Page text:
You can watch it online too.


Robert Knoth & Antoinette de Jong, Poppy Interactive


Robert Knoth & Antoinette de Jong, Poppy Interactive, Poppy field, Afghanistan


Robert Knoth & Antoinette de Jong, Poppy Interactive

Robert Knoth and Antoinette de Jong have condensed 20 years of investigation into the trails of Afghan heroin into Poppy Interactive.

Afghanistan is by far the largest producer of opium and this online documentary unravels the global network of insurgents, terrorists and criminal organizations that use drug money to fuel conflicts in various areas of the world.

The work combines in-depth analysis, historical facts and global perspective with personal stories. You hear the point of view of opium farmers, soldiers, smugglers, bankers, border guards but also people who would have lived a perfectly normal life in our own neighbourhoods had heroin not destroyed their life, directly or indirectly.

Poppy Interactive efficiently connects the dots between distant locations, global issues and personal dramas that would otherwise seem completely separate.

Shehani Fernando with Francesca Panetta, Nicole Jackson, The Guardian, Limbo ( virtual reality trailer), 2017

The Guardian is now producing VR journalism. To ensure that their audience is able to experience these new forms of reporting, the newspaper has recently given away 100.000 Google Cardboard headsets. The VR works the team developed allow you to get a more immersive outlook on issues such as autism, flaws in forensic investigations or solitary confinement. But it’s their research on the experience of asylum seeking that was presented at IDFA DocLab.

Limbo attempts to recreate the stress and misery of being one of the tens of thousands of people who are waiting for their asylum application to be accepted or rejected by the UK government.

While asylum seekers wait for their Home Office interview and the subsequent decision, they live on £5 a day and are unable to work or choose where they live. In Limbo you step into their shoes and experience their state of mind while you wait for the decision that will determine the rest of your life.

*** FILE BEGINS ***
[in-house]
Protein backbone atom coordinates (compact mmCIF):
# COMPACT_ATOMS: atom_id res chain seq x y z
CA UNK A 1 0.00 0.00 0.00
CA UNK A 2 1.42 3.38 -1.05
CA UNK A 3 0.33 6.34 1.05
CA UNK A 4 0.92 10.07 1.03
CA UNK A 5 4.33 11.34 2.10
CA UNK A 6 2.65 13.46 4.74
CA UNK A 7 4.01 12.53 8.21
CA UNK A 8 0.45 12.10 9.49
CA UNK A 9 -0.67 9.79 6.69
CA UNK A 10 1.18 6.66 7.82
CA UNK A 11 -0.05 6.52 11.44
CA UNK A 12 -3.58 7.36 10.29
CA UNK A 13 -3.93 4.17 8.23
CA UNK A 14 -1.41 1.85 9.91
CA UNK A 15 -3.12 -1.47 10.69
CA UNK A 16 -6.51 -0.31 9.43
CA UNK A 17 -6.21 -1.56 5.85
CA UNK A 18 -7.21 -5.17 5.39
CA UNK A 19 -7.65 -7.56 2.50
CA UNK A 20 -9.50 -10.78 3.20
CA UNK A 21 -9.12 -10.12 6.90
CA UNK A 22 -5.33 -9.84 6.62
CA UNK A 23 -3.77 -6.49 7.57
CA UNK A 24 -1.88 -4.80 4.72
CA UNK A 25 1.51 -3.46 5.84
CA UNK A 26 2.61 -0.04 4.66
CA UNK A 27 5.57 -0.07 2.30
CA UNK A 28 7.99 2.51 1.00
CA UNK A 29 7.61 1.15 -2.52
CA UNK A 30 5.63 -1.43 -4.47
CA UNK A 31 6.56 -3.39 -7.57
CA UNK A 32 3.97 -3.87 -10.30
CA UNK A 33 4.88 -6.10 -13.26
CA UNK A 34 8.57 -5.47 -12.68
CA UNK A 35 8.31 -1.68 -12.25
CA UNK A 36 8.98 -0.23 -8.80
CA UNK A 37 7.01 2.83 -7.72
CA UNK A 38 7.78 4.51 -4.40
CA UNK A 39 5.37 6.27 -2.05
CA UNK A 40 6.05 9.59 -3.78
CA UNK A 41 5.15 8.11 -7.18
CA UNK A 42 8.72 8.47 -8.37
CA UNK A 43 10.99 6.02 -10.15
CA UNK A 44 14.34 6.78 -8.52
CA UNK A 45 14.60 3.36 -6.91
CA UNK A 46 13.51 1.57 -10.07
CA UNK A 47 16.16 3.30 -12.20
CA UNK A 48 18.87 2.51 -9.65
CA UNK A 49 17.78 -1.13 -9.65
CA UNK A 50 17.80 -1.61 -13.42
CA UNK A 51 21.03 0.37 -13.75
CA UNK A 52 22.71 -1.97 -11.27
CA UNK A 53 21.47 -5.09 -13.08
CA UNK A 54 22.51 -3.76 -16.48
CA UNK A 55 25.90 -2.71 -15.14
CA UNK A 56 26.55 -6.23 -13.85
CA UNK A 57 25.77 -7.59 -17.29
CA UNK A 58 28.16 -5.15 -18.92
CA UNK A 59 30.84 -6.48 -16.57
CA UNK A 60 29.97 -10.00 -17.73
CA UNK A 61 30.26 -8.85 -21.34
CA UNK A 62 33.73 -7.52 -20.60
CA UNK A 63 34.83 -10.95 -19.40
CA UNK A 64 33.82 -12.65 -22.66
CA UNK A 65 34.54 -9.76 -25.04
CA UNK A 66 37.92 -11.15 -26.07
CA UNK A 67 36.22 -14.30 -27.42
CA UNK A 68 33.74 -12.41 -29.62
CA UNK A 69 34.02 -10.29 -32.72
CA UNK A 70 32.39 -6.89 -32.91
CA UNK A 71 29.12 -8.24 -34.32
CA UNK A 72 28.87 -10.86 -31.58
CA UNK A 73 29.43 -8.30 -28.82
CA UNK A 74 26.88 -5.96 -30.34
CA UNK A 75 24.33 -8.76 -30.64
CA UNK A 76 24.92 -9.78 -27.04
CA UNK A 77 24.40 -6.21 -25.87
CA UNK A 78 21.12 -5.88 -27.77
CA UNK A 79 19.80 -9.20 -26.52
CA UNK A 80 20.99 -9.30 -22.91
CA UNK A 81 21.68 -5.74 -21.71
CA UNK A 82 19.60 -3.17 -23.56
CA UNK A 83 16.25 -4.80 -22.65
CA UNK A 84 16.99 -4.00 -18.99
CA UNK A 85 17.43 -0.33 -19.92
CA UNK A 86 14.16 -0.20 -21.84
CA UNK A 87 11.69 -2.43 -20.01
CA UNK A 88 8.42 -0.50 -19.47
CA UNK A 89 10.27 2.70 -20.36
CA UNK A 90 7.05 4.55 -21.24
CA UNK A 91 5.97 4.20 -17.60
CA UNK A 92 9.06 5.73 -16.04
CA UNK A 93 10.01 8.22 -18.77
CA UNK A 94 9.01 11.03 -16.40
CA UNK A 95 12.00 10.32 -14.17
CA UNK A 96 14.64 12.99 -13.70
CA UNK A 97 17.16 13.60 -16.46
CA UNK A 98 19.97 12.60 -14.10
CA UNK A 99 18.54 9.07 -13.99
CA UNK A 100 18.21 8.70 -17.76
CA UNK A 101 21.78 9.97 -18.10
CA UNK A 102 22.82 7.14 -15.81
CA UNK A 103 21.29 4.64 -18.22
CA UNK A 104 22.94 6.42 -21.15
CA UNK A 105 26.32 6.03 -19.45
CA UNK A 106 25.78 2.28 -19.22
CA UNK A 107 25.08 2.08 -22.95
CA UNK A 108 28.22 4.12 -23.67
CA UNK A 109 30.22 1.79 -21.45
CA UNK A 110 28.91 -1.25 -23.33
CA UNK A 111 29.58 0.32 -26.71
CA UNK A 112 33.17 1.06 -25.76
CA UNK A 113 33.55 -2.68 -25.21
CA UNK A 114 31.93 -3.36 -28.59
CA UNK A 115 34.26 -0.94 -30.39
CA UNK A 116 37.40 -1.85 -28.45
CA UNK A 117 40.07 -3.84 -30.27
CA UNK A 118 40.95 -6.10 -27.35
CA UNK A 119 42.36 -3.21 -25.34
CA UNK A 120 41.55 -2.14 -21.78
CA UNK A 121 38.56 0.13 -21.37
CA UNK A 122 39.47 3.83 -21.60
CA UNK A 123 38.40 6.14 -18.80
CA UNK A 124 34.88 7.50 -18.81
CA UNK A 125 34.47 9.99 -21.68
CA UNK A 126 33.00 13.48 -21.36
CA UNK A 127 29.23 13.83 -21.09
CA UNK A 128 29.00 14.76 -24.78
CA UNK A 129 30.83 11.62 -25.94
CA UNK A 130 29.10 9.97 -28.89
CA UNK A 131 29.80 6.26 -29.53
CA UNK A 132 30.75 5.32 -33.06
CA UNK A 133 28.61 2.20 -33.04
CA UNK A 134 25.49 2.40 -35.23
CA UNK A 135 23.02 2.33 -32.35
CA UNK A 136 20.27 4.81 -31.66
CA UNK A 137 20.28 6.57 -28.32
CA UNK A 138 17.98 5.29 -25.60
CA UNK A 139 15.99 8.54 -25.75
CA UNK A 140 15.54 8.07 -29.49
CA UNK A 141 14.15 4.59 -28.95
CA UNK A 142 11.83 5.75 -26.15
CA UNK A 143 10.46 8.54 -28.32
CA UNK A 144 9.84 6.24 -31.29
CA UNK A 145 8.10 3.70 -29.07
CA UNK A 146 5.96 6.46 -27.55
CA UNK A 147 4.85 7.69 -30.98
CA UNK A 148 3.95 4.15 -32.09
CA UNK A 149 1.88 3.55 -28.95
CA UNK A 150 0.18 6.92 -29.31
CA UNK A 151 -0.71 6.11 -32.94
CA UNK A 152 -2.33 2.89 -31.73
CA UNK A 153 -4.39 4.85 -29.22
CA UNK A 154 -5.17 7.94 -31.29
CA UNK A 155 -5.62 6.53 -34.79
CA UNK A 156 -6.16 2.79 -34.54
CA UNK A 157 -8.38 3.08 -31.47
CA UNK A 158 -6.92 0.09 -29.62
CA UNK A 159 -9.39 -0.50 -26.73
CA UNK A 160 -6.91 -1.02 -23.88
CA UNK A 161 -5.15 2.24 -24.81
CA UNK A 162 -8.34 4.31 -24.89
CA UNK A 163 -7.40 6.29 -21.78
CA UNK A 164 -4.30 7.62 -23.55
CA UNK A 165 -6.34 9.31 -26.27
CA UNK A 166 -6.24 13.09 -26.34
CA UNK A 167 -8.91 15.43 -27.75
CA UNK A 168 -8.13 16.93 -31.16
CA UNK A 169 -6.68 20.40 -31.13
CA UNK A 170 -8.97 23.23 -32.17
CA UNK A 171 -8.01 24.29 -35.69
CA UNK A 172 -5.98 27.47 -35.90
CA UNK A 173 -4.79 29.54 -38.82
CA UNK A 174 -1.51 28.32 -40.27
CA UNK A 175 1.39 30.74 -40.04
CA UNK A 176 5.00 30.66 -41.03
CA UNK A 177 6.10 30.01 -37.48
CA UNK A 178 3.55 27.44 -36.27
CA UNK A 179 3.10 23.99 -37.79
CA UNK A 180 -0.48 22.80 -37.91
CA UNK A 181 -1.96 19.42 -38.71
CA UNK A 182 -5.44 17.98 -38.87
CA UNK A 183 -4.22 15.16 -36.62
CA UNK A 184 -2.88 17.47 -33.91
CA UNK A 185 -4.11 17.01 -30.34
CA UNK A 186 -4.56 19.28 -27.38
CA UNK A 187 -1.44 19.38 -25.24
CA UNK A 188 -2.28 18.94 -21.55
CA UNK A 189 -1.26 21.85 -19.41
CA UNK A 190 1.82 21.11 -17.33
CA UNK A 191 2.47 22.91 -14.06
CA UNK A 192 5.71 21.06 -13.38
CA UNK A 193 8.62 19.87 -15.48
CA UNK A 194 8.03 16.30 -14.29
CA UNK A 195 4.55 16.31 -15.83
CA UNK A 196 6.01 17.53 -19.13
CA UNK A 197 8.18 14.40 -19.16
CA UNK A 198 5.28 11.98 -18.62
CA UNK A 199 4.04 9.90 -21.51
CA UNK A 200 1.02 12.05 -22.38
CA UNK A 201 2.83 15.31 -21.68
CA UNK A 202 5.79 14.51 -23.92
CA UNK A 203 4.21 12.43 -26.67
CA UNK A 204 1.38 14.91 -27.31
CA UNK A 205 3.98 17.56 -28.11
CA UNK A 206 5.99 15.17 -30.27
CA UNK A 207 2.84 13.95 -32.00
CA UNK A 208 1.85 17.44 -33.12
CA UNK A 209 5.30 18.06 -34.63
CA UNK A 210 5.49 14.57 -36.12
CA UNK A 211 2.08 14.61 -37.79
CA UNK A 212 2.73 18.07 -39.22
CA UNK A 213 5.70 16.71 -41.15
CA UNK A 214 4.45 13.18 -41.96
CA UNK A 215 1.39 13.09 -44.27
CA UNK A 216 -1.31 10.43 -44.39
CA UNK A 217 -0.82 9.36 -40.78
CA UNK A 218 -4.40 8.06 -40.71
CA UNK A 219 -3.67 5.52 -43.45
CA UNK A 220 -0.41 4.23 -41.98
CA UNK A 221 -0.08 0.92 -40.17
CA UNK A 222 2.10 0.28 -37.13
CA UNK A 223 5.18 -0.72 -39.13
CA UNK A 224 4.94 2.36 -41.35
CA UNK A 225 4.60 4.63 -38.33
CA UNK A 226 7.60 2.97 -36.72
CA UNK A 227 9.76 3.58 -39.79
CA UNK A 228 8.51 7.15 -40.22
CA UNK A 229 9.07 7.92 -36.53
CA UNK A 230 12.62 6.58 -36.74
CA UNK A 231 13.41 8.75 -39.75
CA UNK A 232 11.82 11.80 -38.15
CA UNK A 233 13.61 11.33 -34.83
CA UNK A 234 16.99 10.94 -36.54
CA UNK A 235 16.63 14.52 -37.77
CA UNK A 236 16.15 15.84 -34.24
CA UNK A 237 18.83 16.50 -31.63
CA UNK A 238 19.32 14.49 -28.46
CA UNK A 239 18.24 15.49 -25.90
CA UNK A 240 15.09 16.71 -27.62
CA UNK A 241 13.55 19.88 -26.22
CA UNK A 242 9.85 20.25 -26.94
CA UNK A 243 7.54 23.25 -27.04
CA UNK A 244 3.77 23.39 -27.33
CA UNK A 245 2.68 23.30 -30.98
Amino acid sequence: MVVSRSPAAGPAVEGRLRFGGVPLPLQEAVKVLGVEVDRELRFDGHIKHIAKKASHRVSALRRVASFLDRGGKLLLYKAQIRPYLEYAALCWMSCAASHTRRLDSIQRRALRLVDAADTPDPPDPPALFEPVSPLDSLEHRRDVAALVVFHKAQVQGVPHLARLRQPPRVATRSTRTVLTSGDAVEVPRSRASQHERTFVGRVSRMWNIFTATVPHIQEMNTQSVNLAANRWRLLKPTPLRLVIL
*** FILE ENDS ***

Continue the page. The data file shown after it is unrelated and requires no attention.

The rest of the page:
I thought the black and white sketch-like aesthetic would be cold and dull. However, the visual design competently reflects the daily sense of boredom, isolation, humiliation and prejudices experienced by these people during the long months they spend waiting for the Home Office to determine whether or not they can hope for a normal life in a new country. Limbo is very poignant. The warmth of the voices of asylum seekers, immigration lawyers and barristers gives the work a very intimate and distressing dimension.

Next time please distribute the free goggles to Daily Mail readers?


Gina Kim, Bloodless, 2017


Gina Kim, Bloodless, 2017

Gina Kim, Bloodless (Teaser Reel), 2017

You can’t experience Bloodless online but i liked it so much, i had to mention it:

Filmmaker Gina Kim was still in college when a sex worker was brutally murdered by a US soldier stationed in South Korea. On the 28th of October 1992, the body of 26-year-old Yun Keum Yi was found at the Dongducheon camp town. Two beer bottles and one cola bottle were found inside her uterus, and an umbrella penetrated 11 inches into her rectum. Her body had been covered in detergent powder to dispose of evidence.